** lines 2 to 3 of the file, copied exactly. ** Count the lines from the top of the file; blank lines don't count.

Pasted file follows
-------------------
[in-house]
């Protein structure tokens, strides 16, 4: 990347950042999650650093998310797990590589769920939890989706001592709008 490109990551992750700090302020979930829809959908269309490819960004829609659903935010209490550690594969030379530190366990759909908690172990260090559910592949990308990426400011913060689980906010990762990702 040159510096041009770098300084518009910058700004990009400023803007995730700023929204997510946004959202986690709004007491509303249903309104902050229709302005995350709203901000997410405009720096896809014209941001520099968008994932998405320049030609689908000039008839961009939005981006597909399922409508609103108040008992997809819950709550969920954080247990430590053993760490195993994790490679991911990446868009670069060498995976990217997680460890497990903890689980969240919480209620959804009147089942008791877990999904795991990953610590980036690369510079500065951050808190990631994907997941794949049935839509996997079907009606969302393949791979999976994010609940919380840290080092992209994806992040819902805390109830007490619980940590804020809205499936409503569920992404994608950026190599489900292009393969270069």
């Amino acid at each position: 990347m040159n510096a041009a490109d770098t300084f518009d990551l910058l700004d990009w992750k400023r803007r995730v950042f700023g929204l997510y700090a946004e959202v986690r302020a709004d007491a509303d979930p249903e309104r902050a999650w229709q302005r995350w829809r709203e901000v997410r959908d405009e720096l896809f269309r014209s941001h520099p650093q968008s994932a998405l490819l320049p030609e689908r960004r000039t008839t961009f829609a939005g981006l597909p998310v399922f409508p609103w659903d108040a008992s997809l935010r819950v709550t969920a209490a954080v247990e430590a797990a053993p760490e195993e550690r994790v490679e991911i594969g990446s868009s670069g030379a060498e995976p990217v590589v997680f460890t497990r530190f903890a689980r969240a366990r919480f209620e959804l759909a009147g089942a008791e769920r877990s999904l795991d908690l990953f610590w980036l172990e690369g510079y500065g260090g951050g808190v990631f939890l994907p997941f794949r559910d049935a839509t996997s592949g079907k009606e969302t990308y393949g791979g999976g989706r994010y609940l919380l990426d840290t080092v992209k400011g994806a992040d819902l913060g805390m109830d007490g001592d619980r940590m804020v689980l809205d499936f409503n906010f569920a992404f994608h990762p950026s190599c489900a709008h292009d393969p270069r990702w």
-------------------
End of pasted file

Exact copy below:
């Protein structure tokens, strides 16, 4: 990347950042999650650093998310797990590589769920939890989706001592709008 490109990551992750700090302020979930829809959908269309490819960004829609659903935010209490550690594969030379530190366990759909908690172990260090559910592949990308990426400011913060689980906010990762990702 040159510096041009770098300084518009910058700004990009400023803007995730700023929204997510946004959202986690709004007491509303249903309104902050229709302005995350709203901000997410405009720096896809014209941001520099968008994932998405320049030609689908000039008839961009939005981006597909399922409508609103108040008992997809819950709550969920954080247990430590053993760490195993994790490679991911990446868009670069060498995976990217997680460890497990903890689980969240919480209620959804009147089942008791877990999904795991990953610590980036690369510079500065951050808190990631994907997941794949049935839509996997079907009606969302393949791979999976994010609940919380840290080092992209994806992040819902805390109830007490619980940590804020809205499936409503569920992404994608950026190599489900292009393969270069």
């Amino acid at each position: 990347m040159n510096a041009a490109d770098t300084f518009d990551l910058l700004d990009w992750k400023r803007r995730v950042f700023g929204l997510y700090a946004e959202v986690r302020a709004d007491a509303d979930p249903e309104r902050a999650w229709q302005r995350w829809r709203e901000v997410r959908d405009e720096l896809f269309r014209s941001h520099p650093q968008s994932a998405l490819l320049p030609e689908r960004r000039t008839t961009f829609a939005g981006l597909p998310v399922f409508p609103w659903d108040a008992s997809l935010r819950v709550t969920a209490a954080v247990e430590a797990a053993p760490e195993e550690r994790v490679e991911i594969g990446s868009s670069g030379a060498e995976p990217v590589v997680f460890t497990r530190f903890a689980r969240a366990r919480f209620e959804l759909a009147g089942a008791e769920r877990s999904l795991d908690l990953f610590w980036l172990e690369g510079y500065g260090g951050g808190v990631f939890l994907p997941f794949r559910d049935a839509t996997s592949g079907k009606e969302t990308y393949g791979g999976g989706r994010y609940l919380l990426d840290t080092v992209k400011g994806a992040d819902l913060g805390m109830d007490g001592d619980r940590m804020v689980l809205d499936f409503n906010f569920a992404f994608h990762p950026s190599c489900a709008h292009d393969p270069r990702w």